Glycogen Is Depleted

During a fasting state, insulin secretion decreases, which causes the body to switch from using glucose from food as its primary fuel source to tapping into glycogen stores (19). This process may take 6-12 hours, depending on prior food intake and activity levels.

For example, someone who has been eating a high-carbohydrate diet and leading a sedentary lifestyle may have larger glycogen stores to deplete, whereas someone on a low-carb diet or who exercises regularly may deplete their glycogen stores faster.

After 48 hours, glycogen stores are usually significantly depleted.


You Go into Ketosis

Once the glycogen stores are depleted, often by the end of the first day, your body transitions into a state called ketosis.

During ketosis, the liver starts to break down fat into ketones, which serve as an alternative energy source (10). Some find this metabolic shift to be helpful for weight loss, as the body starts to rely heavily on stored fat for fuel.

Ketones provide energy and also help maintain muscle mass by sparing protein breakdown. However, without any protein intake, some muscle protein breakdown is inevitable. 

Autophagy Begins

On a cellular level, fasting is believed to upregulate a process known as autophagy, where cells start to clean out damaged components and regenerate. Essentially, this is your body’s way of performing a “deep clean”, recycling old or dysfunctional cell machinery. 

This mechanism may be particularly beneficial for (1):

  • Reducing inflammation – many chronic diseases are linked to inflammation and autophagy helps reduce it (3).
  • Promoting longevity – autophagy has been linked to increased lifespan in animal studies (2).
  • Enhancing cognitive function – research in mice suggests autophagy may be necessary for memory formation and may be important for brain health (4).

Research into when and by how much you increase autophagy during a fast is still ongoing, but effects have been seen with 17-19 hours of daily fasting for 30 days (22). 

Read more: Green Tea Intermittent Fasting: Benefits and Side Effects

How Much Weight Can You Lose in 48 Hours of Fasting?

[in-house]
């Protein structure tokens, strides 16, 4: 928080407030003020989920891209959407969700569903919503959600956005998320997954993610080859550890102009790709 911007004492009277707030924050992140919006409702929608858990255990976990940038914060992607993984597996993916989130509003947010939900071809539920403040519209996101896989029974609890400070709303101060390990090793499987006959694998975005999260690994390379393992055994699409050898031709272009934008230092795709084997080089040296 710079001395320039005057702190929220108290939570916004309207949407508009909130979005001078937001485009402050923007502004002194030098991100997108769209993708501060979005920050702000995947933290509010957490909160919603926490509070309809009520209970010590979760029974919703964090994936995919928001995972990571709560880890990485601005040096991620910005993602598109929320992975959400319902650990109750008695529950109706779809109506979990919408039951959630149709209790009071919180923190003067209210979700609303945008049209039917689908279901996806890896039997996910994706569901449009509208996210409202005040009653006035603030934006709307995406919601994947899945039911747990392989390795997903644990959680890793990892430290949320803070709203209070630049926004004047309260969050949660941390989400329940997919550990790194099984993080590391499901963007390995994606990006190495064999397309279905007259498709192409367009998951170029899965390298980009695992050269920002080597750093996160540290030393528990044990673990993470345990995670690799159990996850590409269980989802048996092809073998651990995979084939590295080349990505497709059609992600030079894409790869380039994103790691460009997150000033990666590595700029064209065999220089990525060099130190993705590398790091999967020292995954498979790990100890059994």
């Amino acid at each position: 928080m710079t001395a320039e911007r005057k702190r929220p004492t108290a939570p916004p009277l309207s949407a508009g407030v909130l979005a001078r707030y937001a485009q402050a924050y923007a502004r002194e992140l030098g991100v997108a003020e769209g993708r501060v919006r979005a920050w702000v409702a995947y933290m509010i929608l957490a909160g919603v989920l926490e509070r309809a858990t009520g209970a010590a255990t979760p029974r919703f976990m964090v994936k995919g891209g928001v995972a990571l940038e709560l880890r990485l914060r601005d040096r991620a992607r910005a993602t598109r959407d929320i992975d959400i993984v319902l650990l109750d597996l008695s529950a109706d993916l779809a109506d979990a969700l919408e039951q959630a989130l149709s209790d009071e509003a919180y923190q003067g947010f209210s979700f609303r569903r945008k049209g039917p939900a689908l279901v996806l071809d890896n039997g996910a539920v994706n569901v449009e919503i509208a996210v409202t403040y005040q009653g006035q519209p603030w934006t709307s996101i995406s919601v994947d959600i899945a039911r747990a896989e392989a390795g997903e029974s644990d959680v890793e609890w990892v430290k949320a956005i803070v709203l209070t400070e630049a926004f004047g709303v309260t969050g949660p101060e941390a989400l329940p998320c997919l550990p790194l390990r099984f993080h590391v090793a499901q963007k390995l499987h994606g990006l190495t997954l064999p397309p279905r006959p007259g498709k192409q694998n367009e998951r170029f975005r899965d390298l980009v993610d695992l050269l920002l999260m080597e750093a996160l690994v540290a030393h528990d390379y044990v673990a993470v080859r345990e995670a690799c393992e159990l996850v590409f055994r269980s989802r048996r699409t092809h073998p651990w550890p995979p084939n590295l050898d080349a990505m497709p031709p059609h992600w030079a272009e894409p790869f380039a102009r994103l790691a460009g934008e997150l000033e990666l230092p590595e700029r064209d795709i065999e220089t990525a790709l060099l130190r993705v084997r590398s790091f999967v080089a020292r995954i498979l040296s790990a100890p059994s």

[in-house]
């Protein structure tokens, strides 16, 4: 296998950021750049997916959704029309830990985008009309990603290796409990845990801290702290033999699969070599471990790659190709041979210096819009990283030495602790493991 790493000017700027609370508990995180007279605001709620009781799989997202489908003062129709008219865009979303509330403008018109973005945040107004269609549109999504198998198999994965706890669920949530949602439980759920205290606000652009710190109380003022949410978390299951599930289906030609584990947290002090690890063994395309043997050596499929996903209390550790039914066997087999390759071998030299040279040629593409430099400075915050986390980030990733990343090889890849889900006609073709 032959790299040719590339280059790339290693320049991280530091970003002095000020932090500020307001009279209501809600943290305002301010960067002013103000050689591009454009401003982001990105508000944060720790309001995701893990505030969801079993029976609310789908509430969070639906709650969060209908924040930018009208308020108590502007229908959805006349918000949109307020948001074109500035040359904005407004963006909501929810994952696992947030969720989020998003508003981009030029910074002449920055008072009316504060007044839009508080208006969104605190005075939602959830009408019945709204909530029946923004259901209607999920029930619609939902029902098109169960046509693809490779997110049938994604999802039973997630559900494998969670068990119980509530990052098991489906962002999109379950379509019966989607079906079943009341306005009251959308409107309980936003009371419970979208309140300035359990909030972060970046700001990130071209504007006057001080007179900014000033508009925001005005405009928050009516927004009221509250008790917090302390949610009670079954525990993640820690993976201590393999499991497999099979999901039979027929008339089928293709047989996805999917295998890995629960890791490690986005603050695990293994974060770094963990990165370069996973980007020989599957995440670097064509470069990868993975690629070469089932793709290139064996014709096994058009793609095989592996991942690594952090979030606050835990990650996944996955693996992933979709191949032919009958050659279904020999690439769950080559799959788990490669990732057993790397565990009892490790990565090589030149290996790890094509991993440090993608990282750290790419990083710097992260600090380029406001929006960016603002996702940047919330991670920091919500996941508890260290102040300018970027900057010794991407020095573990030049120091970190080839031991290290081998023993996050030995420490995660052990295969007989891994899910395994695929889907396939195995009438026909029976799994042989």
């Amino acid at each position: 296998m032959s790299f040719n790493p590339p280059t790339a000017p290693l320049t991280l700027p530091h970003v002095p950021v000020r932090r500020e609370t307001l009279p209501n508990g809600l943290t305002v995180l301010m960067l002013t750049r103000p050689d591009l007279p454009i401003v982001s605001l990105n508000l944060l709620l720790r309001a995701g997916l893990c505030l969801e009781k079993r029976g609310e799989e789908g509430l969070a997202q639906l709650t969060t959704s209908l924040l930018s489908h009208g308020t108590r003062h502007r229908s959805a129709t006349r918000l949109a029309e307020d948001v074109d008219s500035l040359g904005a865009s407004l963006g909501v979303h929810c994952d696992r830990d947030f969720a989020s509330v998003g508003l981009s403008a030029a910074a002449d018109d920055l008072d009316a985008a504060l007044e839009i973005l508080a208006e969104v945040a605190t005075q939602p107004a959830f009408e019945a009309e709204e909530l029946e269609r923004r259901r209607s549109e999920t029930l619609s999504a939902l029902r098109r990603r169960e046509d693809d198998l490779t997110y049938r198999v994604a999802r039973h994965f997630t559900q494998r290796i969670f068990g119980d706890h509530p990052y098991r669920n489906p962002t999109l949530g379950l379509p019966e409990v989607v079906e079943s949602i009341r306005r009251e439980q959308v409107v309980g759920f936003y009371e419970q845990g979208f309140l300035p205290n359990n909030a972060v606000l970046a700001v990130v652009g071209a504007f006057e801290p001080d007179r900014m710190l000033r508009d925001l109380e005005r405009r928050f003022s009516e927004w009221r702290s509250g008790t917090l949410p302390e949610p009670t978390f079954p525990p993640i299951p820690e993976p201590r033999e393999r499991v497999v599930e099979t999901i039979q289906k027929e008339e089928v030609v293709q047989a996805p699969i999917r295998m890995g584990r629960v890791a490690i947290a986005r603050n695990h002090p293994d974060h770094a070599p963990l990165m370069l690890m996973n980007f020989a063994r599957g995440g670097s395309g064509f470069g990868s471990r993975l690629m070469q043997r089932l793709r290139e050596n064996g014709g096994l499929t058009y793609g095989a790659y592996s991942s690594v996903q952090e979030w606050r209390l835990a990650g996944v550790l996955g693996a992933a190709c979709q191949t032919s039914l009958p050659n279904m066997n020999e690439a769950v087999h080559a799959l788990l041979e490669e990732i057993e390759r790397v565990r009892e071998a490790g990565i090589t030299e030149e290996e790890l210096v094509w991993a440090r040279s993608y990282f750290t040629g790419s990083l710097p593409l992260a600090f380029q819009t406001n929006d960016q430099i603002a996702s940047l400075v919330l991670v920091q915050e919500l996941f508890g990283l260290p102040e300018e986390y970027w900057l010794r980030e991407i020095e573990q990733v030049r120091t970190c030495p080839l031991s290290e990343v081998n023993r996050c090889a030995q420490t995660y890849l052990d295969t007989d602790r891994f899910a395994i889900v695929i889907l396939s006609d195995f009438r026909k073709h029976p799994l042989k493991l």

You may lose 1-2 pounds during a 48-hour fast, but this is mostly water weight and glycogen stores. However, as mentioned earlier, the potential benefits of fasting go far beyond just the number on the scale. 

By potentially burning stored fat, promoting cellular rejuvenation, and initiating metabolic changes, a 48-hour fast may support sustainable weight loss over time if you also create an overall calorie deficit by eating fewer calories than you burn in the long term (5) (14) (18).

To increase the effectiveness of your 48-hour fast for weight loss, you should consider:

Working Your Way up to Longer Fasts

If you’re new to fasting, jumping straight into a 48-hour fast may not be sustainable for you. Instead, you should start with shorter fasting periods, such as 16:8 (fasting for 16 hours and eating within an 8-hour window) or alternate-day fasting before you attempt a full 48 hours. It’s also important to talk to your healthcare provider before you start any type of fasting regimen. 

Why it’s important:

  • Starting slowly allows the body to adapt to the changes gradually, which makes it easier to stick to a fasting routine.
  • It may prevent potential side effects such as headaches, dizziness, and fatigue that can occur from jumping into a longer fast too quickly.
  • It may be easier to maintain as a long-term lifestyle habit.